Virtually unopposed during the Republican primaries, Reagan ran on a campaign of furthering his economic policies. Reagan vowed to continue his "war on drugs," passing sweeping legislation after the 1984 election in support of mandatory minimum sentences for drug possession.[12] Furthermore, taking a (what was becoming the traditional conservative) stance on the social issues of the day, Reagan strongly opposed legislation regarding comprehension of gay marriage, abortion, and (to a lesser extent) environmentalism,[13] regarding the final as simply being bad for business.

Republican victory

Reagan won the election in West Virginia by a decisive 10.6% margin. While a comfortable victory, this made West Virginia 7.6% more Democratic than the nation at large, as well as Walter Mondale's ninth-best state. West Virginia had been typically Democratic since the New Deal realignment and would remain so up until the turn of the century, when George W. Bush carried the state in 2000 by over six points despite narrowly losing the national popular vote. From 1932 through 1996, West Virginia voted Republican only in the national Republican landslides of 1956, 1972, and 1984; of the three, West Virginia weighed in as more Republican than the nation only in 1972. West Virginia would return to form as a typically Democratic state in 1988, when it was one of only ten states to support Michael Dukakis.

Mondale's greatest strength came from heavily unionized southern West Virginia, where he broke 60% in McDowell, Logan, Mingo, Boone, and Fayette Counties; he also carried a number of counties in central West Virginia and two in the Northern Panhandle. Reagan comfortably carried Kanawha County, the state's biggest county and one that was less typically Democratic at the time than some others in the state (having voted to re-elect Carter by only 0.3%), and also carried the state's other then-typically Democratic population centers, Harrison County (Clarksburg), Raleigh County (Beckley), and Monongalia County (Morgantown), by margins ranging from narrow to substantial. He won the swing population center of Cabell County (Huntington) by about the same as his national margin, and got over 2/3 of the vote in the state's largest typically Republican county, Wood County (Parkersburg). Reagan's best county was the unionist and ancestrally Republican Grant County, which no Democrat has won and which gave Reagan over 80% of its ballots. His strongest performances in general were in the northeast of the state, where, along with strong support from Grant and likewise unionist and ancestrally Republican Morgan County, he also did well in Hampshire and Hardy Counties, which had begun to transition from typically Democratic to typically Republican in 1968; and along the middle portion of West Virginia's river border with Ohio. Both were typically Republican-leaning regions within what was otherwise an overall Democratic state at the time.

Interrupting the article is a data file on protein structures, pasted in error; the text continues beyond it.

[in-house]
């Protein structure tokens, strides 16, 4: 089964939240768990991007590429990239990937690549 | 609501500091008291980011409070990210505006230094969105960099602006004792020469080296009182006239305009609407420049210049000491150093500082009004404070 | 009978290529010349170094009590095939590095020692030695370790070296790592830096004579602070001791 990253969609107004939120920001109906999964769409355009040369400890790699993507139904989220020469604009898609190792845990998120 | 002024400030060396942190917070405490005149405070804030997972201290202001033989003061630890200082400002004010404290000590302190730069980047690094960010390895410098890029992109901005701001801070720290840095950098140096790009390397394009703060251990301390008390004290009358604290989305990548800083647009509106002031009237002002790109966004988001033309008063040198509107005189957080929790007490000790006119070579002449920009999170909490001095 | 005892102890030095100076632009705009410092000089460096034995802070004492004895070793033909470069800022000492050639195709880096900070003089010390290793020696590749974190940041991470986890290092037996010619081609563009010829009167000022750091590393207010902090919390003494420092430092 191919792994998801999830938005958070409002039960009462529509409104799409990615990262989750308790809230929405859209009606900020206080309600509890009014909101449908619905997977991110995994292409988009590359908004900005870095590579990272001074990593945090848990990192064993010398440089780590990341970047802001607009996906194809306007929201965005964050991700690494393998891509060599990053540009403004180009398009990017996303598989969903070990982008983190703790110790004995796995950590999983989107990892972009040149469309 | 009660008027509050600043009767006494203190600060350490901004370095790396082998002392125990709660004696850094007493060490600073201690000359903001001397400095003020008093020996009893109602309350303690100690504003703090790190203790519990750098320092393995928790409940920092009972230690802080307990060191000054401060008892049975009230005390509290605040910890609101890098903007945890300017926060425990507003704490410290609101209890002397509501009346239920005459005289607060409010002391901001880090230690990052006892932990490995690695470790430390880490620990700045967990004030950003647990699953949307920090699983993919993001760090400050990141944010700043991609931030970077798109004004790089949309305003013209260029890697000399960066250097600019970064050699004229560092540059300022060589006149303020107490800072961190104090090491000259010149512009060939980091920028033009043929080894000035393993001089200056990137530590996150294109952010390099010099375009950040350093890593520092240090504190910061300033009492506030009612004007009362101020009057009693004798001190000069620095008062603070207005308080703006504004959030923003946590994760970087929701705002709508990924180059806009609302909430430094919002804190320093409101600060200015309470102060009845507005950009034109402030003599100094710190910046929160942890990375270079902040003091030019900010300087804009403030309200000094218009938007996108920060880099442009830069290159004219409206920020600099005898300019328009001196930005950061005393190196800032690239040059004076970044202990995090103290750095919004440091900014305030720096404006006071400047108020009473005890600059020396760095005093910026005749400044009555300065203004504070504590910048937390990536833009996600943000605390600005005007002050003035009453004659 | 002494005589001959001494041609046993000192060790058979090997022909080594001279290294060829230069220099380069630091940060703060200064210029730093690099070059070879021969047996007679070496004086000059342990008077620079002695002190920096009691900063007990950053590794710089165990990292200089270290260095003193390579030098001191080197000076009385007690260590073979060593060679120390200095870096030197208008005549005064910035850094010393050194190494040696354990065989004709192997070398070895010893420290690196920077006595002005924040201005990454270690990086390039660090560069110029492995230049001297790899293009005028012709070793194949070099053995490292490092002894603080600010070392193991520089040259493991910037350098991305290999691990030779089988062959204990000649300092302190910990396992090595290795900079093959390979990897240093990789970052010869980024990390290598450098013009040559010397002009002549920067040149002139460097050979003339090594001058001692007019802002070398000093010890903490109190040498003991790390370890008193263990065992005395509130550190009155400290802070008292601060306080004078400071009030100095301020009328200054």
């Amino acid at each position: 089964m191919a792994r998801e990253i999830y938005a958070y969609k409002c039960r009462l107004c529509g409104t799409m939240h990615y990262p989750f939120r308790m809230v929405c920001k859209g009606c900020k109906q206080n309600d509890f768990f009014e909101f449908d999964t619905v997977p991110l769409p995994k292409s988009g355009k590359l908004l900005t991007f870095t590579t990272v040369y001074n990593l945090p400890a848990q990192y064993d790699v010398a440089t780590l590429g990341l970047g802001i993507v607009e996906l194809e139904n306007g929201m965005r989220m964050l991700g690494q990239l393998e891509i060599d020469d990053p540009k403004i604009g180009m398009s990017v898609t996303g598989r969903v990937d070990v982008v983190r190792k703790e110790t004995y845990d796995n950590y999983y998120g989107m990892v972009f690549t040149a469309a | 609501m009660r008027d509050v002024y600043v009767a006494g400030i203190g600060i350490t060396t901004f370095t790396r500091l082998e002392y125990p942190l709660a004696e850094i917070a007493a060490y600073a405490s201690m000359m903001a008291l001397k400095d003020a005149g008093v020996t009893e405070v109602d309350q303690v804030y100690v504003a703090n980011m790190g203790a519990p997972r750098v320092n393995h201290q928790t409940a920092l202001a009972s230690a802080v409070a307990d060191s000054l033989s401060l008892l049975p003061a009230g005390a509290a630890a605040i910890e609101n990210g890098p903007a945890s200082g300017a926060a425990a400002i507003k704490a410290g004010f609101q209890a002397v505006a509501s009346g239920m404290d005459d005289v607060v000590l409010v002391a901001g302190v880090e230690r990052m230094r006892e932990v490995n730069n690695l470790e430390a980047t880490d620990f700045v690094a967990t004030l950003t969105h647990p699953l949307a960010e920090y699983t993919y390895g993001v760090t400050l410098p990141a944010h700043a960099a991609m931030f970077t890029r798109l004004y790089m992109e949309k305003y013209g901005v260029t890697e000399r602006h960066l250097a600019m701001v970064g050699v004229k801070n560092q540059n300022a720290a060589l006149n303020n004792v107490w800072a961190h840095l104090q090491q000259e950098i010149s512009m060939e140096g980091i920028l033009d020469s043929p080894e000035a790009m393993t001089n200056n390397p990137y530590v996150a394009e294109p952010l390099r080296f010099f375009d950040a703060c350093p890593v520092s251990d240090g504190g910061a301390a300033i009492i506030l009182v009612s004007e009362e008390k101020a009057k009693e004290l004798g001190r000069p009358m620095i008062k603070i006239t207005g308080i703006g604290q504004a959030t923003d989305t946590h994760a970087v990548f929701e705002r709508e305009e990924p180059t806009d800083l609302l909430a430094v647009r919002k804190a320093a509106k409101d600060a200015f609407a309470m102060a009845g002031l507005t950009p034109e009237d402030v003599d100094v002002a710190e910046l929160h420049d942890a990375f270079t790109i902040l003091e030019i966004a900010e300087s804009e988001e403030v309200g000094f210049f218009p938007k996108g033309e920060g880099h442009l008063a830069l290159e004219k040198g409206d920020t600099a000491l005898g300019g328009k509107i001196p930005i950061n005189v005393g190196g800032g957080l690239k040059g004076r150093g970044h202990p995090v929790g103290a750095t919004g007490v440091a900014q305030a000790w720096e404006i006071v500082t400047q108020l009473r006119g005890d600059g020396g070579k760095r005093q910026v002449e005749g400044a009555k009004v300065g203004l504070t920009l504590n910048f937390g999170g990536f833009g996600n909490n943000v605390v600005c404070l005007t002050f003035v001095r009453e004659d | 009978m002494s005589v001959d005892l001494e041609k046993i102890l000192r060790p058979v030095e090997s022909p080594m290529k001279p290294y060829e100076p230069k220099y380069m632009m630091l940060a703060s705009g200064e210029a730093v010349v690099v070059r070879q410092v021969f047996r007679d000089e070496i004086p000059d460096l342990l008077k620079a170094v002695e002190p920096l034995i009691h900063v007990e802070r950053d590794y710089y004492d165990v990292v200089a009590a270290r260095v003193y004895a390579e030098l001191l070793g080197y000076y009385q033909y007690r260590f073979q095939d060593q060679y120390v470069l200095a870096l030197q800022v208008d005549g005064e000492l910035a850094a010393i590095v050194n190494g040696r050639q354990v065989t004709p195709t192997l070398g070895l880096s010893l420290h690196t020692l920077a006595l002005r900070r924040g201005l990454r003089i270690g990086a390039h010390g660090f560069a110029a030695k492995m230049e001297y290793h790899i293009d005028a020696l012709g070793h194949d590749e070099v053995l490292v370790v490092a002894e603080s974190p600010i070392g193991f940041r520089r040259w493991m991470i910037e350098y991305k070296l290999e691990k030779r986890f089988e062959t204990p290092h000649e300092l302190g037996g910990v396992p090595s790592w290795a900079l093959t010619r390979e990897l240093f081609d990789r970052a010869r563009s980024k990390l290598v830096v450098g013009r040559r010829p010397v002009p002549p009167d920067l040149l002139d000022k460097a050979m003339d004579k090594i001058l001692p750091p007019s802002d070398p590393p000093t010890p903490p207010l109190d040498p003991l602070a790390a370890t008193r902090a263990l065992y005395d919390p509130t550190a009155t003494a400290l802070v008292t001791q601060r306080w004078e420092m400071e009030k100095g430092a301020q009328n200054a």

Results

1984 United States presidential election in West Virginia
Party Candidate Votes Percentage Electoral votes
Republican Ronald Reagan 405,483 55.11% 6
Democratic Walter Mondale 328,125 44.60% 0
America First Bob Richards 996 0.14% 0
Socialist Workers Party Melvin Mason 645 0.09% 0
New Alliance Party Dennis Serrette 493 0.07% 0
Totals 735,742 100.00% 6

See also

References

  1. ^ "Dave Leip's Atlas of U.S. Presidential Elections". Uselectionatlas.org. Retrieved .
  2. ^ Kurt Andersen, "A Wild Ride to the End", Time, May 28, 1984
  3. ^ Trying to Win the Peace, by Even Thomas, Time, July 2, 1984
  4. ^ Mondale's Acceptance Speech, 1984, AllPolitics
  5. ^ Martin, Douglas (2011-03-27). "Geraldine A. Ferraro, First Woman on Major Party Ticket, Dies at 75". The New York Times. pp. A1. Retrieved 2013.
  6. ^ Raines, Howell (November 7, 1984). "Reagan Wins By a Landslide, Sweeping at Least 48 States; G.O.P. Gains Strength in House". The New York Times. Retrieved 2013.
  7. ^ a b "U.S. Federal Individual Income Tax Rates History, 1913-2011 (Nominal and Inflation-Adjusted Brackets)". Tax Foundation. September 9, 2011. Archived from the original on January 16, 2013. Retrieved 2013.
  8. ^ Joseph J. Thorndike (Nov 10, 2005). "Historical Perspective: The Windfall Profit Tax". Retrieved 2013.
  9. ^ Historical tables, Budget of the United States Government Archived 2012-04-17 at the Wayback Machine, 2013, table 6.1.
  10. ^ Niskanen, William A. (1992). "Reaganomics". In David R. Henderson (ed.). Concise Encyclopedia of Economics (1st ed.). Library of Economics and Liberty. OCLC 317650570, 50016270, 163149563
  11. ^ Jerry Lanson (2008-11-06). "A historic victory. A changed nation. Now, can Obama deliver?". Christian Science Monitor. Retrieved .
  12. ^ Alexander, Michelle (2010). The New Jim Crow. New York: The New Press. p. 5. ISBN 978-1595581037.
  13. ^ Prendergast, William B. (1999). The Catholic vote in American politics. Washington DC: Georgetown University Press. pp. 186, 191-193. ISBN 0-87840-724-3.

  This article uses material from the Wikipedia page available here. It is released under the Creative Commons Attribution-Share-Alike License 3.0.

United_States_presidential_election_in_West_Virginia,_1984
 



 



 
Music Scenes